After two days of negotiations, provincial and territorial health ministers left Toronto at an impasse over health care funding.
Provincial and territorial ministers were hoping to convince Ottawa that a planned cut to the rate of increase for the health transfer should be reversed.
The current annual rate of increase for the federal health transfers is six per cent — a funding formula established in 2004 under the last health accord. The federal Liberals are looking to slash the rate of increase to three per cent starting in April.
Two weeks ago Nova Scotia Health Minister Leo Glavine said the goal of the meetings was to “hammer out the details of an accord,” instead the group agreed to more talks and punted the debate around the health transfer to the premiers and prime minister.
Philpott argues that because provinces have been able to keep their health care spending in line a higher increase in federal spending isn’t needed. But Dalhousie University Professor Katherine Fierlbeck says just looking at provincial budget increases doesn’t paint the full picture.
In Nova Scotia, for example, she says that while the government has held the line on health care spending, its done so by pushing back spending on so-called “invisible needs” and focusing on front-line care.
However, she says that can only continue for so long before it comes to a head. “Politically these are cost expenditures that have been ignored for a long time and the problem as we’ve begun to realize is that you can only put these off for so long,” she said.
“As the auditor general has mentioned, we’ve got huge requirements in capital spending that we have to meet. And the question is where is this funding going to be coming from and that’s what I think Nova Scotia as well as other provinces are really quite worried about.”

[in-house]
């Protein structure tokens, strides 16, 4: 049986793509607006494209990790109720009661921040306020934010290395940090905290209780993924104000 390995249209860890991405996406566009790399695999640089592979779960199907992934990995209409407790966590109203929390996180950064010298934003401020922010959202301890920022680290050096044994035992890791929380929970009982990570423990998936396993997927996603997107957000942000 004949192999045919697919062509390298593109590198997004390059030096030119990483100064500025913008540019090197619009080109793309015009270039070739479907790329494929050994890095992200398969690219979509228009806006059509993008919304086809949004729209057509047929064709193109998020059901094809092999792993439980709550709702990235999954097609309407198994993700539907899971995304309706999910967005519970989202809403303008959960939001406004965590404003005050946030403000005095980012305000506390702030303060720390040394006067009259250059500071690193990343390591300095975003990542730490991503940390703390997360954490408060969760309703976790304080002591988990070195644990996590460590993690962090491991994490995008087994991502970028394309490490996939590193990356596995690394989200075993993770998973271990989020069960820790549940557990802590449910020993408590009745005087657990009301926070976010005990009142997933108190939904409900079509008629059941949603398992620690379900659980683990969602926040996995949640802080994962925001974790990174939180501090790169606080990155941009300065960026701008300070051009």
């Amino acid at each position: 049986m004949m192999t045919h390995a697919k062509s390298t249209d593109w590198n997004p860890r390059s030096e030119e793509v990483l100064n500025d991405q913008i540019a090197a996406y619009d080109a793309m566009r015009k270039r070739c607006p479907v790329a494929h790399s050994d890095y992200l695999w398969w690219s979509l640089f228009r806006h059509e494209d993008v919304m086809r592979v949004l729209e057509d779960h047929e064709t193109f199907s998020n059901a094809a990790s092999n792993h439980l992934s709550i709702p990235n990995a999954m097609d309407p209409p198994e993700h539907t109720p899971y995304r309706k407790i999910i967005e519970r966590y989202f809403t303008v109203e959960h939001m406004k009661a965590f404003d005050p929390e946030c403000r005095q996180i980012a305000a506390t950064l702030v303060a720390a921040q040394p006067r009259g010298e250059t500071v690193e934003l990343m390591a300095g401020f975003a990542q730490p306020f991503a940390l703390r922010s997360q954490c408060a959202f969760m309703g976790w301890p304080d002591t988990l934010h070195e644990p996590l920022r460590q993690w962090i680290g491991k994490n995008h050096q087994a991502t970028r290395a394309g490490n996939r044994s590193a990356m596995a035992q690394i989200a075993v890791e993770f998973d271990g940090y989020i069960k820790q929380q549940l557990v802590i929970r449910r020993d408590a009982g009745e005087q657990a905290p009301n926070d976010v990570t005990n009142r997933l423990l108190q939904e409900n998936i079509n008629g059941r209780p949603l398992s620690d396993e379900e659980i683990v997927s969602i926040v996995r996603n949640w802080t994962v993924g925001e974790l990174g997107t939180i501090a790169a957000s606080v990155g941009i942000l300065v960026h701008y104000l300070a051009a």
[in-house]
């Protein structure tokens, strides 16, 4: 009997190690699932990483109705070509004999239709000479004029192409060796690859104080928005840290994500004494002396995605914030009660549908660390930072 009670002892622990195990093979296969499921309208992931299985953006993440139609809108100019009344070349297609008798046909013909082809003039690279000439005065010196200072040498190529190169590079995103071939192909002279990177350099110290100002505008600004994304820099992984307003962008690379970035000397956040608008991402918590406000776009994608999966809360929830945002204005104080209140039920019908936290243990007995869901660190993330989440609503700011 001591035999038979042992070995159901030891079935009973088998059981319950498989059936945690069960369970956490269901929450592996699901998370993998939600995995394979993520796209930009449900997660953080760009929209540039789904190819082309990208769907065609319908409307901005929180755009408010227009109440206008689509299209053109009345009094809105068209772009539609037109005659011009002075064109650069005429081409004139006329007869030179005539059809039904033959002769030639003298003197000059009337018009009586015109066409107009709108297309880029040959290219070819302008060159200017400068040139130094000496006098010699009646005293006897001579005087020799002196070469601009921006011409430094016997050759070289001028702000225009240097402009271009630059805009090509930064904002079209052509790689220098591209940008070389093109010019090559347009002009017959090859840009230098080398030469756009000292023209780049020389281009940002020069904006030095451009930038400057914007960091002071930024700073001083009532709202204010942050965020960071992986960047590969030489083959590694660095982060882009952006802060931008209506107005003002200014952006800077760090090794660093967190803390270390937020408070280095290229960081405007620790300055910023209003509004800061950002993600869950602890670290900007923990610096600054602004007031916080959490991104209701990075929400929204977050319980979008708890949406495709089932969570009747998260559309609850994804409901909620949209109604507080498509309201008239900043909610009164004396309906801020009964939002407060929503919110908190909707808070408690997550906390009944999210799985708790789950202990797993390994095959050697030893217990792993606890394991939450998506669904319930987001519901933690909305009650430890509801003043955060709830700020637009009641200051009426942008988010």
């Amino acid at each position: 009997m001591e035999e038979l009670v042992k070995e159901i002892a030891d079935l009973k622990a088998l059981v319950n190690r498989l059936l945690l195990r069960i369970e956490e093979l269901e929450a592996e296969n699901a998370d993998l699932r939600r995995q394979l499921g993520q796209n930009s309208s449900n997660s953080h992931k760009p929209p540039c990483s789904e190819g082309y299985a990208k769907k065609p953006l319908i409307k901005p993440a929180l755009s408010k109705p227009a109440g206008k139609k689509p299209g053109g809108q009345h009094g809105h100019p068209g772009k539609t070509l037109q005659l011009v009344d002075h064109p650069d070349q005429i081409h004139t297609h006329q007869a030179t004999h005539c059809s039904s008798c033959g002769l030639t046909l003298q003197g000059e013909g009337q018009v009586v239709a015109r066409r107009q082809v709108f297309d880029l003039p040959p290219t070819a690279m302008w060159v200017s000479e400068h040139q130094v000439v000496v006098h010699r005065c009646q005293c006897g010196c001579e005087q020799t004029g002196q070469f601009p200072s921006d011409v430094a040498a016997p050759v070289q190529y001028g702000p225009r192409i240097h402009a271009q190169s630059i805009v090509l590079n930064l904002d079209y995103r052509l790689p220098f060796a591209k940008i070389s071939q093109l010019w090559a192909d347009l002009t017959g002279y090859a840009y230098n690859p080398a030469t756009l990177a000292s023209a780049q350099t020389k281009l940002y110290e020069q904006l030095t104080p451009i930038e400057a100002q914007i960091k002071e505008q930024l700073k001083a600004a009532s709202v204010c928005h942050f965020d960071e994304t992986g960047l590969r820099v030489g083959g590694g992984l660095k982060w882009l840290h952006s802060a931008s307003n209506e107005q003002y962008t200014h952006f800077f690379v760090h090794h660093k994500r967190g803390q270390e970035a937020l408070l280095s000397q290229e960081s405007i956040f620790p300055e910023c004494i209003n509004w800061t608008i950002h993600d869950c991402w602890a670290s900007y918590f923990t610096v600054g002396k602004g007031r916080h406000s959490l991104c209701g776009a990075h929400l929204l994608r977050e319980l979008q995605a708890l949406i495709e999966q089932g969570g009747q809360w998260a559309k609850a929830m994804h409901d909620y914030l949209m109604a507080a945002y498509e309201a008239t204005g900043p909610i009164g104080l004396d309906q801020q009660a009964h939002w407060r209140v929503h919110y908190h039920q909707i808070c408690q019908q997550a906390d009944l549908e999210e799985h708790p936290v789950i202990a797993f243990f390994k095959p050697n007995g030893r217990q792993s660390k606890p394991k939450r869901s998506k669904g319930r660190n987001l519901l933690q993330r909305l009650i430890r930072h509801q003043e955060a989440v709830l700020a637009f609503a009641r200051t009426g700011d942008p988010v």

In a spring report, Nova Scotia Auditor General Michael Pickup said the province needs $85 million in urgent infrastructure repairs and maintenance.
Because the federal government holds the money bag, it also “holds the reins,” Fierlbeck said. In addition, the federal Liberals’ popularity strengthens their bargaining position she said.
In order to move away from the periodic flash points over federal funding, she suggests both levels of government should learn from recent history. For the provinces, she says that means avoiding the hand that feeds them.
“If they become too recalcitrant and if they become too demanding than they might end up with a lot less than they could have had they agreed to be a little bit more diplomatic.”
However, at the same time she says the Trudeau Liberals also need to tread carefully pointing to the Harper Government’s heavy handed approach with the provinces, she said that too could “come back to bite them.”
–With files from The Canadian Press
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